But she is still grappling with her place in the events of the past six months.

“Should we all be penalized by our partners? Are we guilty by association? To me, it’s almost like, you want to handpick who is more guilty than someone else,” she says. “How guilty is guilty? What’s the bar? Is the bar Harvey Weinstein?”

And the big question: “Do I take all the good and the bad from Mario? I guess I take all the good and the bad from Mario.”

Here is what Crenn and Silverton know to be true: that people can change, if they're willing to do the work.

“When someone doesn’t want to take their own responsibility and look deep inside of themselves, they have a lot of work to be done,” Crenn says. “A lot of people find excuses. They didn’t know better. You’re a grown man. You should know better.”

Silverton thinks Batali has done at least some of the work: “He didn’t try to make any excuses.” Crenn disagrees: “I haven’t seen anything that is heartfelt from him.”

And that’s why Crenn has personally volunteered to have a dialogue with all the men who have allegedly harassed their employees or stood by while others did so under their watch.

“I would listen to them and say, ‘These are the things that need to change.’ But also make them understand the pain that people have been going through,” she says. “It’s all about the conversation.”

Chefs aren’t the only ones who need to do the work. Crenn thinks the media do too much to elevate abusive male chefs to positions of power. And she thinks that organizations that hand out culinary awards need to consider a chef’s character alongside his cooking — as the James Beard Foundation announced it would do this year.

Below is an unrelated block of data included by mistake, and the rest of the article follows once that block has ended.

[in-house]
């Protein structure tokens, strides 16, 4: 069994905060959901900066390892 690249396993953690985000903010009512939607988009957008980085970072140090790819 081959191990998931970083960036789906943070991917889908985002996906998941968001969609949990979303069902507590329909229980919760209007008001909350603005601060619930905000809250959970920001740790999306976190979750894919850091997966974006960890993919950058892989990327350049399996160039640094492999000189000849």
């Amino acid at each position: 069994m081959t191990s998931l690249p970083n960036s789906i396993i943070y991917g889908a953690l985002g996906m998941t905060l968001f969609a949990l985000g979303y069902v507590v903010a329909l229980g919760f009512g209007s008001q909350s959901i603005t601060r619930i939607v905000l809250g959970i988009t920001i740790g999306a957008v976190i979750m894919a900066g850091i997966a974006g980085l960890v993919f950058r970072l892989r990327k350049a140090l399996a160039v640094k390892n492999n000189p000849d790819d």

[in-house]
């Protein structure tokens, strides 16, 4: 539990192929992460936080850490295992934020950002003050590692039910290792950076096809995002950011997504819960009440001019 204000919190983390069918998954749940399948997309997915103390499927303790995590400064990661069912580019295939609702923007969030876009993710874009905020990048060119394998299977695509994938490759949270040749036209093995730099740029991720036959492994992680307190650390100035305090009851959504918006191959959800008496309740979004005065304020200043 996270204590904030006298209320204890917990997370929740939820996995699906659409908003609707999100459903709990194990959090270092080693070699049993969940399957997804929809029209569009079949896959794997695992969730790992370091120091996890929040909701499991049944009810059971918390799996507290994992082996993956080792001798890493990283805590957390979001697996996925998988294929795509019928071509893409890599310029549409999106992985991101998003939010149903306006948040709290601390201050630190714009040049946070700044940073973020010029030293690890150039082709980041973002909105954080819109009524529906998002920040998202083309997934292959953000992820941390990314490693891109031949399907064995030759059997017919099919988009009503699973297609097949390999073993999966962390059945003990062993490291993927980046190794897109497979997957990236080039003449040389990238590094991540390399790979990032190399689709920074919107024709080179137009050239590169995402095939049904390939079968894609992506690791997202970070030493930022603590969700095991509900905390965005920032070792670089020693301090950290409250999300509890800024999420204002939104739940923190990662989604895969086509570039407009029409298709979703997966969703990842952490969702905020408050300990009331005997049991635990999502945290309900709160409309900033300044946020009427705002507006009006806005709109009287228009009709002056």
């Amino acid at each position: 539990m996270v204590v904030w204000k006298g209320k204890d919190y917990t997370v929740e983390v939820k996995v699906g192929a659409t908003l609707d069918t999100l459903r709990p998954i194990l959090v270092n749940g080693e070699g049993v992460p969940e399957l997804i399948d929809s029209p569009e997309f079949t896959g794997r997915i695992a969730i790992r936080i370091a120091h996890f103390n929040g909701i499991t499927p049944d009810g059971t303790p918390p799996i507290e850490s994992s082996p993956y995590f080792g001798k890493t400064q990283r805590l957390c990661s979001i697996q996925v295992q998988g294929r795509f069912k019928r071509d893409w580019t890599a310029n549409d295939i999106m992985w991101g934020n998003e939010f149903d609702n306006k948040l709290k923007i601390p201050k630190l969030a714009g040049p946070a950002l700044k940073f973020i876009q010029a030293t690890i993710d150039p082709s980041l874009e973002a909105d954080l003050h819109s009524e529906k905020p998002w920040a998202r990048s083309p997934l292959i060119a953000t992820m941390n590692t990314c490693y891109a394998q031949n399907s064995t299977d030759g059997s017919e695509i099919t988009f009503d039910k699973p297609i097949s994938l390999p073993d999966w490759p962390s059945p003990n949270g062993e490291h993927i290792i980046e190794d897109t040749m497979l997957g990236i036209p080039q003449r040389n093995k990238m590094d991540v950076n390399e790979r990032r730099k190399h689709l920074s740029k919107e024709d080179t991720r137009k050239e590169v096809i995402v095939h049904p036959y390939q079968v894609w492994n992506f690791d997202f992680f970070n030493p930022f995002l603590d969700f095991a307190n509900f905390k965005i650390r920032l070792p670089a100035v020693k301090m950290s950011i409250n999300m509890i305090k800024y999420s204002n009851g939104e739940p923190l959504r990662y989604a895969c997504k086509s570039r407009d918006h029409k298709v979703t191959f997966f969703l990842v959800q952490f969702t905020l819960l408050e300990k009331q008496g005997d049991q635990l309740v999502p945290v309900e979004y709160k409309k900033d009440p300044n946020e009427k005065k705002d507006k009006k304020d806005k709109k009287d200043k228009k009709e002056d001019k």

“Go talk to the team, and see if he’s a good man. You will hear stories,” she says. “If they’re not good people, I’m sorry, they do not deserve the award.” Awards given to sexual abusers in the past should be rescinded, she thinks.

Helping women find their way in the industry will help, too. The majority of the kitchen staff at the “Women of Food” dinner, sponsored by the online reservations company Resy, are women, and Crenn and Silverton, along with their two other guest chefs, New York’s Elizabeth Falkner and Boston’s Barbara Lynch, call themselves “the Golden Girls.”

Midway through a meal of white asparagus and herb salad, escargot raviolini and abalone with cabbage and smoked-mussels cream, Crenn gives her diners a feminist pep talk: “We rise for equality!” she yells, to a chorus of cheers.

“Unfortunately, we’re in an industry that is pretty tough at this moment,” she tells the room. “But we’re here to stay.”